Phoebe Boswall won the Foyle’s Young Poet of the Year 2012 with this poem. It’s an annual competition for poetry from 11-17 year olds.
Smells of baking remind me of you.
Your red apron, my small striped one with the torn pocket.
Your soft stretched skin, fingers kneading dough
into a ball. My fat floury hands
grasped for your amber necklace,
Quick, Phoebe, the oven!
You played with flavours,
made little blobs of buttery dough on the tray
Your warm kitchen, my safe haven.
You taught me your language:
bicarbonate of soda, self-raising flour, vanilla extract,
millilitres of milk, grams of sugar: caster, muscovado, granulated.
Now your apron hangs empty on the peg.
I wear it from time to time; mine with the torn pocket
doesn’t fit anymore.
The beauty of this poem is, for me, in its simplicity and everyday language which gradually builds an impression of a homely, warm and loving kitchen – then, suddenly at the end, the sanctity of that home is ripped away, much as it is when a parent unexpectedly dies.
When we spend a lot of time looking for the metaphor of a poem or the simple, easy-to-spot technique, it’s wonderful how this poem does what it does so apparently effortless without labouring under a blanket of metaphor. Of course, it’s also very technically adept! But maybe not in the way that students often expect.
In the first stanza, Boswall establishes a tone of eulogy with her first line, “reminds me of you”, a clear – but quiet – comment on the fact that someone is no longer there. Yet this doesn’t automatically mean death, and I don’t think it does here, not straight away. The direct address, repeated “you”, “yourred apron”, “your soft stretched skin” makes clear this is a parental, mothering and nurturing relationship. Isn’t it strange how, often, mothers’ hands are what we can recall sometimes the most clearly of all? It seems that way with my grandmother and, to an extent, when I picture my (very much alive!) mother. Perhaps it’s the deep connection from birth, someone who washes, bathes, caresses and soothes. And, of course, here it plays into the baking motif.
The mother is contrasted with the child in the aprons they wear. That small detail of the “torn pocket” which echoes through to the last phrase, is such a key one that a slightly older child would recall, even if they didn’t have the apron any more. It speaks of practicality (who uses pockets in an apron?) and a pragmatism that seems perfectly suited to the baking they’re doing. The speaker’s youth is emphasised when her hands – again contrasted with her mother’s – grasp in that childish way for a necklace, an object of beauty and fascination, perhaps simply because it is her mother’s. The snippet of dialogue at the end of the stanza is so real, and speaks to us across time and place, the echo of the mother’s interaction.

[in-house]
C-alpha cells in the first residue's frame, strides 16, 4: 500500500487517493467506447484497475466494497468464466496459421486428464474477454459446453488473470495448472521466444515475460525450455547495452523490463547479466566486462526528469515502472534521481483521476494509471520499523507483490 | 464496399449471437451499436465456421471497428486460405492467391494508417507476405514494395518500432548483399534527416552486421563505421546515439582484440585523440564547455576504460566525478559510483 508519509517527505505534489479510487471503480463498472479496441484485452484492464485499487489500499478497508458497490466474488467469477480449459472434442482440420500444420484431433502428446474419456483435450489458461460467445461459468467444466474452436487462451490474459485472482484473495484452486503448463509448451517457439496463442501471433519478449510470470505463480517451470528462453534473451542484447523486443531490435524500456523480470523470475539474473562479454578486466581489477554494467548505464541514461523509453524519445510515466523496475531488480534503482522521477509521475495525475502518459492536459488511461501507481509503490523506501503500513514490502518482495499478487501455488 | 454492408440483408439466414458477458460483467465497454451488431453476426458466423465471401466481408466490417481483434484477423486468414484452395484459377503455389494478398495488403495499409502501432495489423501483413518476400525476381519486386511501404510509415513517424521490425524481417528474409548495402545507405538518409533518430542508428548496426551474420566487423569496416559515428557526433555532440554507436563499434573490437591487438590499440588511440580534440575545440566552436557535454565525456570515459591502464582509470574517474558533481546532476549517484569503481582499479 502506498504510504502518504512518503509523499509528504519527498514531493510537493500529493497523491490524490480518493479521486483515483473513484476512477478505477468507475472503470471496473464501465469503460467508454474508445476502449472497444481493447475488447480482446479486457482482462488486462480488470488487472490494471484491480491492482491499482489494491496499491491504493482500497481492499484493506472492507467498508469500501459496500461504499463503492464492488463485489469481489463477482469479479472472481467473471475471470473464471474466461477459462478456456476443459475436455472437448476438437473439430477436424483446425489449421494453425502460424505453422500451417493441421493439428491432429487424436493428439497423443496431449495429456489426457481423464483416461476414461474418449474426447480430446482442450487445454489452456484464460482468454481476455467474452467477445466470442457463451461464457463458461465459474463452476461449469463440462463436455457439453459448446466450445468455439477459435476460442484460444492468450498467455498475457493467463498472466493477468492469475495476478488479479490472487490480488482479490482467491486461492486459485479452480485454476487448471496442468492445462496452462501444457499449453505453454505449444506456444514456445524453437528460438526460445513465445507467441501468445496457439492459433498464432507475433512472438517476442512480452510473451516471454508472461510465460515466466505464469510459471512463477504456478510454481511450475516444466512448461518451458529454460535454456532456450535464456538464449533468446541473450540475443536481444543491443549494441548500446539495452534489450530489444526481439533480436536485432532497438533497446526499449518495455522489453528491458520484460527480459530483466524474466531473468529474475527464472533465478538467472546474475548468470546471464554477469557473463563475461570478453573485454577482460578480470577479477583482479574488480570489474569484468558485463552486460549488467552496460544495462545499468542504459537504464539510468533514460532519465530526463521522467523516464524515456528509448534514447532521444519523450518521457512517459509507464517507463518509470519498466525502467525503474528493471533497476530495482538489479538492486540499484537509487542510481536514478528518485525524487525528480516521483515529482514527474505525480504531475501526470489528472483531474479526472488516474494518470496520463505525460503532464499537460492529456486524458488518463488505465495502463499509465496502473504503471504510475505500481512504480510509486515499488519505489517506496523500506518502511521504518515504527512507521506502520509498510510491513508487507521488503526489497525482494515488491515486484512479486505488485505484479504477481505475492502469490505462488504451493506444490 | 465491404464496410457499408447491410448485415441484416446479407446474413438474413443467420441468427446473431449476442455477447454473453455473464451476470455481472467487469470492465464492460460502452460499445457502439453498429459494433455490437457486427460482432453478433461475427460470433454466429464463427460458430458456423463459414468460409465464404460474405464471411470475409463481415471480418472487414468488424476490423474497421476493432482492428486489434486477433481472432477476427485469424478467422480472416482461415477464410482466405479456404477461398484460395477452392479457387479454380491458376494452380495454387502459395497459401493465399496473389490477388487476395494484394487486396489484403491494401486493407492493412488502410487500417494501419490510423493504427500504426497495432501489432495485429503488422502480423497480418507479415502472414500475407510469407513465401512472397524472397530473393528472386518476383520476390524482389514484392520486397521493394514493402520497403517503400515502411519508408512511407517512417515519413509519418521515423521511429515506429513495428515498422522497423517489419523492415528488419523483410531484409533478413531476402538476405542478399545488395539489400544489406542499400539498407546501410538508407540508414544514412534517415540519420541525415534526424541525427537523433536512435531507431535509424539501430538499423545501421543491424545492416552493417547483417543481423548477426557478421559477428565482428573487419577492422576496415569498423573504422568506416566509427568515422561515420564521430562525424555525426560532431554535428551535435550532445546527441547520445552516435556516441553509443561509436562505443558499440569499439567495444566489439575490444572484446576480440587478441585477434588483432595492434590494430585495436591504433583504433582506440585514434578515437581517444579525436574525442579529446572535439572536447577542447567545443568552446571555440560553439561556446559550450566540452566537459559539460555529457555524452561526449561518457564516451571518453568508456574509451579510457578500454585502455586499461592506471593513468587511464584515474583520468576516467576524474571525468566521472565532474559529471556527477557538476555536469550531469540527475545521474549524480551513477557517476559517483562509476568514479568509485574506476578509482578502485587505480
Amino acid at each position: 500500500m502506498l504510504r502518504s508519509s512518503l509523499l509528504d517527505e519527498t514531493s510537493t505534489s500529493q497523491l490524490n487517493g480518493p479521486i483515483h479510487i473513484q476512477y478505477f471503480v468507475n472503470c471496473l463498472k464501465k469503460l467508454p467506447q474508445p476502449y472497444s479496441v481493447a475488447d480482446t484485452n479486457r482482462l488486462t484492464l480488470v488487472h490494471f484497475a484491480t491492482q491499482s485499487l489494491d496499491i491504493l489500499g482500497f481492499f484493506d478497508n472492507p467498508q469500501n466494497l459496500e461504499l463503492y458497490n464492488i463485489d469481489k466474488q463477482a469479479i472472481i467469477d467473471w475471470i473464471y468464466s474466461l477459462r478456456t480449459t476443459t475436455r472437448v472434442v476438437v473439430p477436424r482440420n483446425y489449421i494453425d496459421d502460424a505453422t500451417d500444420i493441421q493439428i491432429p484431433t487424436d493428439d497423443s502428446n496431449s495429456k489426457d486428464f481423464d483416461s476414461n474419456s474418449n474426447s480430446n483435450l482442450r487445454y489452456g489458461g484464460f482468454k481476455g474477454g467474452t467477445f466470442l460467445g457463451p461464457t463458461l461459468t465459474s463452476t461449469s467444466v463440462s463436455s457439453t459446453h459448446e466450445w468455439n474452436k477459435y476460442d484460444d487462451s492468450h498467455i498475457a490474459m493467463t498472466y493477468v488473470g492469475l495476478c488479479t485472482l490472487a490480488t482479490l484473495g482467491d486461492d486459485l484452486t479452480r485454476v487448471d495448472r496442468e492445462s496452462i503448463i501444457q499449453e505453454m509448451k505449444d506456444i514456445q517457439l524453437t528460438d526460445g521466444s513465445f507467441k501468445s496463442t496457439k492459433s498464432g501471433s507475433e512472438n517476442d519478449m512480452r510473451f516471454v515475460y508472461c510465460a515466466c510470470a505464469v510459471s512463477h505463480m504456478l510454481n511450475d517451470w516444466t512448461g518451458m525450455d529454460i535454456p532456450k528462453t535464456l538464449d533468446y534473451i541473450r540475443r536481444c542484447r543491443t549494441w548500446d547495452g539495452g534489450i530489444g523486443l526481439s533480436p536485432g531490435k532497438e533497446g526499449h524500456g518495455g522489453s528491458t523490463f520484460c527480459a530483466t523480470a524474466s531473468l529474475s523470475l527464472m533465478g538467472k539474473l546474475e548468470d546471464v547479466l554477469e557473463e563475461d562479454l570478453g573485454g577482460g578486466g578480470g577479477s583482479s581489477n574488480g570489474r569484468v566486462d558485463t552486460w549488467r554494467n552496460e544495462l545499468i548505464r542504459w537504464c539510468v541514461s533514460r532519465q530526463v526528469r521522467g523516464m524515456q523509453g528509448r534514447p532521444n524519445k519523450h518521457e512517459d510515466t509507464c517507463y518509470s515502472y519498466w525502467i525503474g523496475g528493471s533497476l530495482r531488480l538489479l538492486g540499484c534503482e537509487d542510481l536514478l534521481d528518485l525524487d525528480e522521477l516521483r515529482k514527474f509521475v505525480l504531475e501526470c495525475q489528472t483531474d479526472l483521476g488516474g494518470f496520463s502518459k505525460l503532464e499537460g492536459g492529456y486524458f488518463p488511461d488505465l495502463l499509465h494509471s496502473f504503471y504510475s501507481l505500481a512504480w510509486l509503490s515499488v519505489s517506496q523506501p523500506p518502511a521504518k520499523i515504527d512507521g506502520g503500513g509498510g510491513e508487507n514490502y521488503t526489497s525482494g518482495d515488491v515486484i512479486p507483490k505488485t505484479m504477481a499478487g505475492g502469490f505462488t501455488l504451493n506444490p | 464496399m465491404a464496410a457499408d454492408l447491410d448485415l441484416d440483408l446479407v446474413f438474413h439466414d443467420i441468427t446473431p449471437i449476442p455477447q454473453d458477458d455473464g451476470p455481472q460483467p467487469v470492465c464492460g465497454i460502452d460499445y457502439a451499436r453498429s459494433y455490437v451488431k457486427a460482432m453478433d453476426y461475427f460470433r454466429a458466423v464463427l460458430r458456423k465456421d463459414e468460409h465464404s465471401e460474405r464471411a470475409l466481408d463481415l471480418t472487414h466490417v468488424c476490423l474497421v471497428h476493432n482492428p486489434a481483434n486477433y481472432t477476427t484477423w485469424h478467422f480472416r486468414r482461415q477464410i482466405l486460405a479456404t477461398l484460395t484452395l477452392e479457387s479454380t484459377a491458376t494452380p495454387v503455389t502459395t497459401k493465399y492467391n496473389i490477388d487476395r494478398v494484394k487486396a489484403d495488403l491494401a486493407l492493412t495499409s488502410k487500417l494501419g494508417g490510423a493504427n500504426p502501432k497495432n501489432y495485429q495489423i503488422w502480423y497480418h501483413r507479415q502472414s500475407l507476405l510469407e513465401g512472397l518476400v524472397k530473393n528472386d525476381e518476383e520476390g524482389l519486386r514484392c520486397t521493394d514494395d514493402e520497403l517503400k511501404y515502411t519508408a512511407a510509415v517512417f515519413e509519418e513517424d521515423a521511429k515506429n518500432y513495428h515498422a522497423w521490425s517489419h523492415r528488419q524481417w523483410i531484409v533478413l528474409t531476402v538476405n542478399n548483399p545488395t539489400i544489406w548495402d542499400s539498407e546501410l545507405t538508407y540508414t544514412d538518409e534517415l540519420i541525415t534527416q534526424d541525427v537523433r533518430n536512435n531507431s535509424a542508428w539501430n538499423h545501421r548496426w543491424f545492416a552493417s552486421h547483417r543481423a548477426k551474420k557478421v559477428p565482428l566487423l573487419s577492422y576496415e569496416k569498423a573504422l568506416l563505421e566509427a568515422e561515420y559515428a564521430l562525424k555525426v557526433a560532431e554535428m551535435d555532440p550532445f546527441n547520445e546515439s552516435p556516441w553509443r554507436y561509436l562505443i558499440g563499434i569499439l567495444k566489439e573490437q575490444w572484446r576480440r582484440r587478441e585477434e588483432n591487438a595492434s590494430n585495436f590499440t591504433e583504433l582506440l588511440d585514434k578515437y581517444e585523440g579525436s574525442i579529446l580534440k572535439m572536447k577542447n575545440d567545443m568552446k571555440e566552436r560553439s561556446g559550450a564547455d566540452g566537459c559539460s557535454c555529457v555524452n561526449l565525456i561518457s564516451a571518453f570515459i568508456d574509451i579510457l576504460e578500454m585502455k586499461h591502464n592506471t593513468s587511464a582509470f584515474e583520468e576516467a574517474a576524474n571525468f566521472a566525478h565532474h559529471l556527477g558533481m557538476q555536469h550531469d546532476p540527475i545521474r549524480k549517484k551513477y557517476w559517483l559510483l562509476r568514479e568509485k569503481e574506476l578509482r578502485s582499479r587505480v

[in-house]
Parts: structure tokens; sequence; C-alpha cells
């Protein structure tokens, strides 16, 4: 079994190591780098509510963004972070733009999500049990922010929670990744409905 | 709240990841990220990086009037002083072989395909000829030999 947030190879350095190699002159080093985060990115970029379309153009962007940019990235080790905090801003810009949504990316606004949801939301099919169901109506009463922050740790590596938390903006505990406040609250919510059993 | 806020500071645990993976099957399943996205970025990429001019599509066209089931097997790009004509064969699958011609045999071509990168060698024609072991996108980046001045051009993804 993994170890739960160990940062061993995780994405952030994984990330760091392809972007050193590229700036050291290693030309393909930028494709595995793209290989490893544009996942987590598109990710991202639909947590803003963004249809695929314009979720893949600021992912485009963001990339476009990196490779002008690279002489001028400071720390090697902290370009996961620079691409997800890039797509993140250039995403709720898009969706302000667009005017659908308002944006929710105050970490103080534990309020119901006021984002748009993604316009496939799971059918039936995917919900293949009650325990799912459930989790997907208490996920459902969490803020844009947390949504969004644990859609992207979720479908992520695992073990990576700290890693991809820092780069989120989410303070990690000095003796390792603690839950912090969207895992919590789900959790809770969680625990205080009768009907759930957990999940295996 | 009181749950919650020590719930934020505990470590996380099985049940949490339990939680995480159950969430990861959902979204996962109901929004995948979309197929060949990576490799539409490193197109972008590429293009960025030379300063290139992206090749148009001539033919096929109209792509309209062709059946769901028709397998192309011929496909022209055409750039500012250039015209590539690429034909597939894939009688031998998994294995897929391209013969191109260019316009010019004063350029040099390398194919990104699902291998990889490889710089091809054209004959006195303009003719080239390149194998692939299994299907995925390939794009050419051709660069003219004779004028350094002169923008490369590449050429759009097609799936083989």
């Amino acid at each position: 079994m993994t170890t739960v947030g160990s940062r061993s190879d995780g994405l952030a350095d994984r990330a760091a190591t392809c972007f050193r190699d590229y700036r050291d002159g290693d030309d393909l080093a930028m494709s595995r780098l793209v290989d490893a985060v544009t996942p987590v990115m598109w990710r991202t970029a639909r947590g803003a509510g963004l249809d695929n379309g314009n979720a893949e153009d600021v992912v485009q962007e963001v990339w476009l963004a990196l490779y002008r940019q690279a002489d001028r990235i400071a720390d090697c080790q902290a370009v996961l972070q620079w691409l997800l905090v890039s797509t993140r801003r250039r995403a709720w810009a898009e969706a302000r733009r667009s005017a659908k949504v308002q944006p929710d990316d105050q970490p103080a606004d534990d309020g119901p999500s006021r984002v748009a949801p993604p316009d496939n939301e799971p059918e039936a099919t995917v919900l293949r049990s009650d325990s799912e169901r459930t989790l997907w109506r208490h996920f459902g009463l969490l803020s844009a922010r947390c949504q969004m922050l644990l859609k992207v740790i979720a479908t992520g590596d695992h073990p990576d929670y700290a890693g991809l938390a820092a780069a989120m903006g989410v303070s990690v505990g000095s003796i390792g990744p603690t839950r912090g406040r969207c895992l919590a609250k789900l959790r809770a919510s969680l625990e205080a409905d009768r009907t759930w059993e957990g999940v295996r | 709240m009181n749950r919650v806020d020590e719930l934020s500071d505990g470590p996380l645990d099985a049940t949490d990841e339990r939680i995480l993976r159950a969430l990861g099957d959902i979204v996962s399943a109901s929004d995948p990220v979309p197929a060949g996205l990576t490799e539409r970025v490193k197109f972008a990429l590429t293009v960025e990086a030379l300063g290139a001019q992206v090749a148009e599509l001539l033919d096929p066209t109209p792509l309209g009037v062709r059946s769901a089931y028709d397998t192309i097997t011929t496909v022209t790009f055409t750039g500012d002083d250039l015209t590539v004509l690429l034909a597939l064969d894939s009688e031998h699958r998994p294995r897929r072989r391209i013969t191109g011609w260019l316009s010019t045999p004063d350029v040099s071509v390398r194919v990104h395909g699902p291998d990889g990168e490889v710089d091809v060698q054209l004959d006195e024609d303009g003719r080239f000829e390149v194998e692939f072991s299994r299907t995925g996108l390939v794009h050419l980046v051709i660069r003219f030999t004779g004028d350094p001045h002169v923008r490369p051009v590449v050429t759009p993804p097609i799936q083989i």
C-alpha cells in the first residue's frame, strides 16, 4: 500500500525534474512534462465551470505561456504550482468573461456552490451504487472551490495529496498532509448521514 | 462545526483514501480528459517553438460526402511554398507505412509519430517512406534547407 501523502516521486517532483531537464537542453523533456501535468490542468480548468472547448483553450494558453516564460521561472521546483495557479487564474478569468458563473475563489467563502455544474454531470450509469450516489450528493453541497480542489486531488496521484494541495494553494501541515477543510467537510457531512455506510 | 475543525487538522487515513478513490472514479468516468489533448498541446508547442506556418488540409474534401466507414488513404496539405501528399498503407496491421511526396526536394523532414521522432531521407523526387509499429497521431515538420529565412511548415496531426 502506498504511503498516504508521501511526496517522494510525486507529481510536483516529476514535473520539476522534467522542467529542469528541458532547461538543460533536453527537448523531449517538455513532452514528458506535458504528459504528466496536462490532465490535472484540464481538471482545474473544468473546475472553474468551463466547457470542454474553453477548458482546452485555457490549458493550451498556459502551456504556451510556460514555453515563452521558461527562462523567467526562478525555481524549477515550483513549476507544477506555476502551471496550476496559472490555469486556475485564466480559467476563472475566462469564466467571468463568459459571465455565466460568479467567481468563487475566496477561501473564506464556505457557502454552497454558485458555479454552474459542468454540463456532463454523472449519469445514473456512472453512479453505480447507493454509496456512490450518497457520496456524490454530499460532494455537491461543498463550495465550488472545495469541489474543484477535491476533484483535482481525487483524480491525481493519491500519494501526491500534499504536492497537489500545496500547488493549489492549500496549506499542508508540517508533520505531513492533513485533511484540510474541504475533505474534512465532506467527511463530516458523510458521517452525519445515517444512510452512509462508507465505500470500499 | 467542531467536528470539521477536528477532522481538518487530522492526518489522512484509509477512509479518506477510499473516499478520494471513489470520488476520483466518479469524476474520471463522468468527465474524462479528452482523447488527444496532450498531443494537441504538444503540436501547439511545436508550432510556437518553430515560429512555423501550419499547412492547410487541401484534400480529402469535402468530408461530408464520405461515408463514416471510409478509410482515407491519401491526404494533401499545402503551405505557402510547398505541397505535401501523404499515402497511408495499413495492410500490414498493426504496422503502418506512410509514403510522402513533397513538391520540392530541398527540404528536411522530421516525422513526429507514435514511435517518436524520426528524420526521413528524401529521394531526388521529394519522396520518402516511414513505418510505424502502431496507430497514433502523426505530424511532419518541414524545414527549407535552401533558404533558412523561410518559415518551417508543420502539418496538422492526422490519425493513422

Throughout, the kitchen is warm and inviting. The mother’s skill and care is celebrated in the second stanza, and the words “your warm kitchen, my safe haven” are read a second time with an additional pathos when we know that no longer exists. The first time through, the parallel structures balance perfectly, signifying the connection between the two. The third stanza, with its focus on the language of baking and the list of ingredients becomes a litany or recitation, as much to remember the mother herself; through the knowledge she has passed on and the repeatable experiences of baking, kneading, cooking, the mother can be recalled in a very physical way. I think it’s a wonderful choice to refer to the “flavour” but then recall the “little blobs of buttery dough”, something which so simple in its flavours – and language – and yet broadens this poem out just enough to that it enters everyone’s experience, the recollection of warm melted butter as something so domestically satisfying.
The final stanza is where this domestic warmth completely changes, and the poem turns. The apron “hangs empty” without the mother to fill it, the space mirroring the space in the speaker’s life. The final phrase, with its repetition of the second line, brings us back to that early childhood but now, it “doesn’t fit anymore.” With that, we’re brought into a shattered future where the child has grown, without her mother we assume as the childhood apron was never replaced, and the utter feeling of emptiness and loss that fractured ending brings us sharply up against.
I almost wanted a final stanza where instead Boswell takes the apron down and wears it herself, but in not doing that, she’s sidestepped a potential cliched landmine and ended with pathos, rather than a sense of resolution. Because there is no resolution when a parent dies, simply a watershed that’s passed through. Although the speaker can recall the memories, maybe even bring to mind the physical sensations, the mother’s place will always remain empty.